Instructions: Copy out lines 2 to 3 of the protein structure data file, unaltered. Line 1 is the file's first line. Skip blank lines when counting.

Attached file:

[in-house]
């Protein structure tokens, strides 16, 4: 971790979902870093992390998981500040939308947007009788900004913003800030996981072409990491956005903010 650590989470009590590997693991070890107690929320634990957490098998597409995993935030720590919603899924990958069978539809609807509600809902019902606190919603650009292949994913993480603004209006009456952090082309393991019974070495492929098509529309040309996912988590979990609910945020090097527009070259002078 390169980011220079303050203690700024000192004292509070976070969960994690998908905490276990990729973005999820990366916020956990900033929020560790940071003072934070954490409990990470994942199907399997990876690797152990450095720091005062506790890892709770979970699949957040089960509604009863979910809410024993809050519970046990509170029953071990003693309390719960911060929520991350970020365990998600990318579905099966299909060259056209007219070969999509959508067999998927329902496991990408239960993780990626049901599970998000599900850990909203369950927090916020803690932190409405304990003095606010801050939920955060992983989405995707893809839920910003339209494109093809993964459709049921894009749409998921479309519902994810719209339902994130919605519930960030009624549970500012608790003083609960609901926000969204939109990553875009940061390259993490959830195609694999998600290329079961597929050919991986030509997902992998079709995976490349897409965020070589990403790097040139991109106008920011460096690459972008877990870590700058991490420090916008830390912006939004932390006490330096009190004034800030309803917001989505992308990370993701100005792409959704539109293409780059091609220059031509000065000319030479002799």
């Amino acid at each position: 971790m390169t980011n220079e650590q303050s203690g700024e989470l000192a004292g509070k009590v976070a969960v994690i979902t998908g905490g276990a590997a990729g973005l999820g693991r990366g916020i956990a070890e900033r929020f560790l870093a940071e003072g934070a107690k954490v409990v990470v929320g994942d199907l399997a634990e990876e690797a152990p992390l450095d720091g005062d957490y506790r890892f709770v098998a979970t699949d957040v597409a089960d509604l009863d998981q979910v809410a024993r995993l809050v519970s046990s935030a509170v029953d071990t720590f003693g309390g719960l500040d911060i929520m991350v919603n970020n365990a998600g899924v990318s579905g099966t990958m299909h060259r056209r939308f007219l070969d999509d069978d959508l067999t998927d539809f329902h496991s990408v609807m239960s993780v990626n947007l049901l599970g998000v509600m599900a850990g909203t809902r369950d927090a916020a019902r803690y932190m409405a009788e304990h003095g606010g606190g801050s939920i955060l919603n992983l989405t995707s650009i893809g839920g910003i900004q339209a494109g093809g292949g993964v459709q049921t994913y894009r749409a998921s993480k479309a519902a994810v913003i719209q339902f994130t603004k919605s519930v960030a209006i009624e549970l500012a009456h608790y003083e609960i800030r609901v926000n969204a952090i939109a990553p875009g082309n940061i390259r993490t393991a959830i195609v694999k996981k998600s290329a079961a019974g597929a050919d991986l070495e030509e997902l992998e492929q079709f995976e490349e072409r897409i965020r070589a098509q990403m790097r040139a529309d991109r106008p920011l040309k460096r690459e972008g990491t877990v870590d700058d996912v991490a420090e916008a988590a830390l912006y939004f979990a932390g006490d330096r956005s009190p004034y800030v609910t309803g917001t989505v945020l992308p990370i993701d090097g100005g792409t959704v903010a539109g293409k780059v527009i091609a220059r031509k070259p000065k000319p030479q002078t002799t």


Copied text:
């Protein structure tokens, strides 16, 4: 971790979902870093992390998981500040939308947007009788900004913003800030996981072409990491956005903010 650590989470009590590997693991070890107690929320634990957490098998597409995993935030720590919603899924990958069978539809609807509600809902019902606190919603650009292949994913993480603004209006009456952090082309393991019974070495492929098509529309040309996912988590979990609910945020090097527009070259002078 390169980011220079303050203690700024000192004292509070976070969960994690998908905490276990990729973005999820990366916020956990900033929020560790940071003072934070954490409990990470994942199907399997990876690797152990450095720091005062506790890892709770979970699949957040089960509604009863979910809410024993809050519970046990509170029953071990003693309390719960911060929520991350970020365990998600990318579905099966299909060259056209007219070969999509959508067999998927329902496991990408239960993780990626049901599970998000599900850990909203369950927090916020803690932190409405304990003095606010801050939920955060992983989405995707893809839920910003339209494109093809993964459709049921894009749409998921479309519902994810719209339902994130919605519930960030009624549970500012608790003083609960609901926000969204939109990553875009940061390259993490959830195609694999998600290329079961597929050919991986030509997902992998079709995976490349897409965020070589990403790097040139991109106008920011460096690459972008877990870590700058991490420090916008830390912006939004932390006490330096009190004034800030309803917001989505992308990370993701100005792409959704539109293409780059091609220059031509000065000319030479002799």
């Amino acid at each position: 971790m390169t980011n220079e650590q303050s203690g700024e989470l000192a004292g509070k009590v976070a969960v994690i979902t998908g905490g276990a590997a990729g973005l999820g693991r990366g916020i956990a070890e900033r929020f560790l870093a940071e003072g934070a107690k954490v409990v990470v929320g994942d199907l399997a634990e990876e690797a152990p992390l450095d720091g005062d957490y506790r890892f709770v098998a979970t699949d957040v597409a089960d509604l009863d998981q979910v809410a024993r995993l809050v519970s046990s935030a509170v029953d071990t720590f003693g309390g719960l500040d911060i929520m991350v919603n970020n365990a998600g899924v990318s579905g099966t990958m299909h060259r056209r939308f007219l070969d999509d069978d959508l067999t998927d539809f329902h496991s990408v609807m239960s993780v990626n947007l049901l599970g998000v509600m599900a850990g909203t809902r369950d927090a916020a019902r803690y932190m409405a009788e304990h003095g606010g606190g801050s939920i955060l919603n992983l989405t995707s650009i893809g839920g910003i900004q339209a494109g093809g292949g993964v459709q049921t994913y894009r749409a998921s993480k479309a519902a994810v913003i719209q339902f994130t603004k919605s519930v960030a209006i009624e549970l500012a009456h608790y003083e609960i800030r609901v926000n969204a952090i939109a990553p875009g082309n940061i390259r993490t393991a959830i195609v694999k996981k998600s290329a079961a019974g597929a050919d991986l070495e030509e997902l992998e492929q079709f995976e490349e072409r897409i965020r070589a098509q990403m790097r040139a529309d991109r106008p920011l040309k460096r690459e972008g990491t877990v870590d700058d996912v991490a420090e916008a988590a830390l912006y939004f979990a932390g006490d330096r956005s009190p004034y800030v609910t309803g917001t989505v945020l992308p990370i993701d090097g100005g792409t959704v903010a539109g293409k780059v527009i091609a220059r031509k070259p000065k000319p030479q002078t002799t």